compendium of makers
General mountain dulcimer or music discussions
Hey, Ken. Yes, I've already picked up some good info there. Thanks!
Thanks! I was very pleased to learn its history and to manage to acquire it. Marsha gave me some good advice about not changing anything about it. I like playing noter style. I love the tradition and history of this instrument.
My sister-in-law started lessons in Florida this year, although I suspect she's playing chord style. But we're going to see what we can do together to entertain the family over Christmas.
Hi, I'm Lizabeth. I posted to the First Dulcimer thread before I saw this, so I've got an intro on there. But, briefly, I've wanted a dulcimer since high school, when a friend learned to play during a summer working in the Appalachians. I looked at them a lot but never pulled the trigger until a couple of weeks ago when I found a mountain dulcimer in a flea market. I eventually bought it. It's a Morris Jethro Amburgey (son of Jethro) built in 1978, and it's in perfect condition. I'm teaching myself noter and drone playing. I've been playing native American flute for four years. My family is pretty musical, so I pick things up pretty quickly. I love being here. I think forums are an excellent way to connect folks and disseminate information.
I hope these photos are right-side up! The first one is of Marsha Harris. She put a new string on for me, tuned the dulcimer, and gave me some pointers.
Thank you all for the responses. Sorry I was vague. I saw a dulcimer for sale, and it was in a sturdy wooden case with a fitted interior. The corners of the case had metal caps to protect them. The seller said there were no markings that he could find in or on the dulcimer as to who was the maker. That's mainly what I was trying to find out was who might have made it. I thought with no markings that the case might be a clue.
Bob, your case is gorgeous!
Is there a maker who traditionally sold his instruments in wooden cases with metal caps on the corners to protect from damage? I was searching around on this forum and other places on the Internet over the holiday weekend and saw this and can't find it now. Very curious. Thanks!
I picked up my first (and only) dulcimer on November 9th. I found her in a flea market. I checked her very carefully the day I found her; she seemed to be in great shape, had one string broken. I asked the price but didn't buy her. I went home and researched the maker's name to learn what I could, then I went back the next day and checked her out some more. I started talking price with the owner, but he was being squirrelly, denied having told me the price he'd given me the day before. I finally told him I was going out of town and if she was still there when I got back I'd look at her again. He threw a price at me "if you take it today" as I went toward the door. I told him I'd think about it and left. But I had decided that I was going to have to give her a pass; I had the money to buy her but was saving it for my trip. It was just luck that I had gone by this place and that the dulcimer was there. But I felt really bad; I wanted to get that instrument.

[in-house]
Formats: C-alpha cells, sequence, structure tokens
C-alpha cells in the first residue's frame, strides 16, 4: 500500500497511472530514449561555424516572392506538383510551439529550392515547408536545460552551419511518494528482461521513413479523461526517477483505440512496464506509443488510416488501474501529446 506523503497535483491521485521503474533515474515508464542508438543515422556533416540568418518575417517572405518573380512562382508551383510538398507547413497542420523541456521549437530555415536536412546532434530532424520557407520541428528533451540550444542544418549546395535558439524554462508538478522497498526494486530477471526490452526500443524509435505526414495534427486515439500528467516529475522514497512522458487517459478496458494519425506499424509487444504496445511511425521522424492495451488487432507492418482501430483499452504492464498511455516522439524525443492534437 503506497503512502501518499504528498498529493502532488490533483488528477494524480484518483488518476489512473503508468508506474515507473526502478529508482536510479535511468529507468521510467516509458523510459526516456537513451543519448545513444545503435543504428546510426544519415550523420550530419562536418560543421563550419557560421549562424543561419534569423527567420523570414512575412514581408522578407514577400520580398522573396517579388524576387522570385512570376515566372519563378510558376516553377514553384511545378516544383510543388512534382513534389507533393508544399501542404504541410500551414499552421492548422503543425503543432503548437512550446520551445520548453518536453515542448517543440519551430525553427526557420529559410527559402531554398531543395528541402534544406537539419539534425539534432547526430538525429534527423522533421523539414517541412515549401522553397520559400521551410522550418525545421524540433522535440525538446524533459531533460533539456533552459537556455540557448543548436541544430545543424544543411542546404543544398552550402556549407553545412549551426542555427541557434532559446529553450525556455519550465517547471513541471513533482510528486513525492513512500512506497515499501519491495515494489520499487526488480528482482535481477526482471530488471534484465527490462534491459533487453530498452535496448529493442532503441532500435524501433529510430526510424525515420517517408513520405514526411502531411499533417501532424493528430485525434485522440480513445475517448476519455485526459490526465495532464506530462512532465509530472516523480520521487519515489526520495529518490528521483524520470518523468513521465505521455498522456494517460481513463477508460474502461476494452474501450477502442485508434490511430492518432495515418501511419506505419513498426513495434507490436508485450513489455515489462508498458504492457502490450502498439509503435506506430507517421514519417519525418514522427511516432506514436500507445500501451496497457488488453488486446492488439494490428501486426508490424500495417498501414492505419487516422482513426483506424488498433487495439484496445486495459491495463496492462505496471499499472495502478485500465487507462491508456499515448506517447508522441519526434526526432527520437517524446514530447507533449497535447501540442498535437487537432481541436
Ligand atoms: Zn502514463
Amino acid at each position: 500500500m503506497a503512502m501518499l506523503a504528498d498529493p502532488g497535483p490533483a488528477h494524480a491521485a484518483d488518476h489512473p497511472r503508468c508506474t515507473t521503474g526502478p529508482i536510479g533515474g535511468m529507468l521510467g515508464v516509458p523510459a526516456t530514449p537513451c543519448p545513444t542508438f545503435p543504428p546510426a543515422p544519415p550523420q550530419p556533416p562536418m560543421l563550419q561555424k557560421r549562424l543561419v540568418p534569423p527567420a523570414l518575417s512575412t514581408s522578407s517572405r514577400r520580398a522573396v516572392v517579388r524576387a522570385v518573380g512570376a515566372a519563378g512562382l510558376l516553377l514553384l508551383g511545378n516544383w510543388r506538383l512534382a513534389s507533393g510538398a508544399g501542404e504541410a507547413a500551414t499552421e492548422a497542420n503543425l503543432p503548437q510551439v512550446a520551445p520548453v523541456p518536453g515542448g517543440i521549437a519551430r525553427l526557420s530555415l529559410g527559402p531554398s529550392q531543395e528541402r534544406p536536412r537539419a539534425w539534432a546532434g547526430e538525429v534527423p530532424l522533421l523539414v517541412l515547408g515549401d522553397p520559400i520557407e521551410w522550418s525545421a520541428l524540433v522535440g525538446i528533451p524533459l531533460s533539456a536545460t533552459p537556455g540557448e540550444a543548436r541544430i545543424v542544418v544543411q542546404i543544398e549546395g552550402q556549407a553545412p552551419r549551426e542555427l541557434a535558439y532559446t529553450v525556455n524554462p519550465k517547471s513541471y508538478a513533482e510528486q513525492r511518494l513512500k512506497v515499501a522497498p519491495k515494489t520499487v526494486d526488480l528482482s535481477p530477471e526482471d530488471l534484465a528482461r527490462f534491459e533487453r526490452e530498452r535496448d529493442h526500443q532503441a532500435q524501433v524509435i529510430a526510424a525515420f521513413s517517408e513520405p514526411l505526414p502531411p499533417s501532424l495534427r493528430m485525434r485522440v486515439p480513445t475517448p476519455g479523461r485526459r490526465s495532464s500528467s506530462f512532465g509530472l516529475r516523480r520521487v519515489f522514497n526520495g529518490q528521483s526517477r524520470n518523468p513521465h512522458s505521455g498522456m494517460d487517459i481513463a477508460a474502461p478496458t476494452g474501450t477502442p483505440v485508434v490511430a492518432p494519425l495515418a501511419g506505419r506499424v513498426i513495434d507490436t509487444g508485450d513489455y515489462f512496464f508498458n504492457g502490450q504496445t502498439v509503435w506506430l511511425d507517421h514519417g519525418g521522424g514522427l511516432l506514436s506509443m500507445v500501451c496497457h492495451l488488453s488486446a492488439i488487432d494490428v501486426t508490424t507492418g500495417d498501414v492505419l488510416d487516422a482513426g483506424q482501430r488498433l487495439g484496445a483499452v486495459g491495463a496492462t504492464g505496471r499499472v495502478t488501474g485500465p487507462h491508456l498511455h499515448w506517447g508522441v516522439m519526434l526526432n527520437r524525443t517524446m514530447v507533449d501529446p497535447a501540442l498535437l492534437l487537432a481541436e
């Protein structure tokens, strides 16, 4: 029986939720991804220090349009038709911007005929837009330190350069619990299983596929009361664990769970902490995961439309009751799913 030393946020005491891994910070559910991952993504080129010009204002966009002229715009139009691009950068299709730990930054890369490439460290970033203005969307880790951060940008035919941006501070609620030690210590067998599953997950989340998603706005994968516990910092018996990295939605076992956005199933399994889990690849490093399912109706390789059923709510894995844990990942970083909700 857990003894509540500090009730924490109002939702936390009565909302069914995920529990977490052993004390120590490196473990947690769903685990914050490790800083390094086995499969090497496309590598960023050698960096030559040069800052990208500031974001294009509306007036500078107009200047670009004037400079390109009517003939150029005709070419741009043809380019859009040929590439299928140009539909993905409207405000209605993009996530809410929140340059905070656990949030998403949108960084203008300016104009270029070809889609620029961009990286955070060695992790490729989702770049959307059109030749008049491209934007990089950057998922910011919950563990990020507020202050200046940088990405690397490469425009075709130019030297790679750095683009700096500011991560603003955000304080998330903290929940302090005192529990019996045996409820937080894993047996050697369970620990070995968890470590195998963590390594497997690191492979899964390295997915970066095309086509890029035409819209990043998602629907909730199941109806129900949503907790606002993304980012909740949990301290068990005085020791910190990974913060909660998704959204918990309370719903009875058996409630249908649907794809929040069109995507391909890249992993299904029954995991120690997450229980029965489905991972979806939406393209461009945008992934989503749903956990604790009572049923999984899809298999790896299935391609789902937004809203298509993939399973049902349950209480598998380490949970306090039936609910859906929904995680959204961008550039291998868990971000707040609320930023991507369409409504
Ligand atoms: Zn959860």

Based on my research and the answers I received when I posted questions on Everything Dulcimer, I knew this dulcimer was something I needed to snag. That just caused me more angst. But I was leaving in a few days for Native Rhythms, a native American flute festival in Melbourne, FL, something I had been planning and saving for. Well, on the 9th as I was heading out on my trip I detoured back over to the store, which was an hour out of my way. I had called the day before and learned that the dulcimer was still there. I finally reached an agreeable price with the owner, though he still tried to get extra money for the case (in bad shape, has to be replaced). I stuck to my guns and he gave in, though.
So my new dulcimer went along for the ride to Native Rhythms. While I was there I met Marsha Harris, a fine musician on both dulcimer and native American flute. I showed her the instrument. Marsha put a new string on, tuned her, and gave me some pointers on playing. She confirmed what I had learned about my new instrument and that she was in good shape.
So who made her? She's on my lap in my profile picture above. The maker was Morris Jethro Amburgey, the son of Jethro. He crafted her in 1978, #73. I know she's not really an instrument for a beginner (so I've been told, twice), but that doesn't worry me. I feel very privileged to be the caretaker of this beautiful dulcimer. She's not a Jethro, but she's a dulcimer that comes in a direct line from Uncle Ed Thomas through Jethro Amburgey to Morris. I appreciate the significance of that. I am so happy to finally be able to learn to play, something I've wanted for a couple of decades. And I feel sure that if I ever decide to sell her I will be able to. I'm (hopefully) posting some photos, some now and some later from my phone. You'll note in the second set that the frets don't extend all the way across. I've been told that Jethro would do that, too. There is no paper label inside. Instead the maker info is carved into the strum hollow. I've seen photos where Jethro did the same.
So there's my l-o-n-g story of my first dulcimer. She probably will not be my last, if this follows the same route as my history with my native American flutes. They do tend to multiply...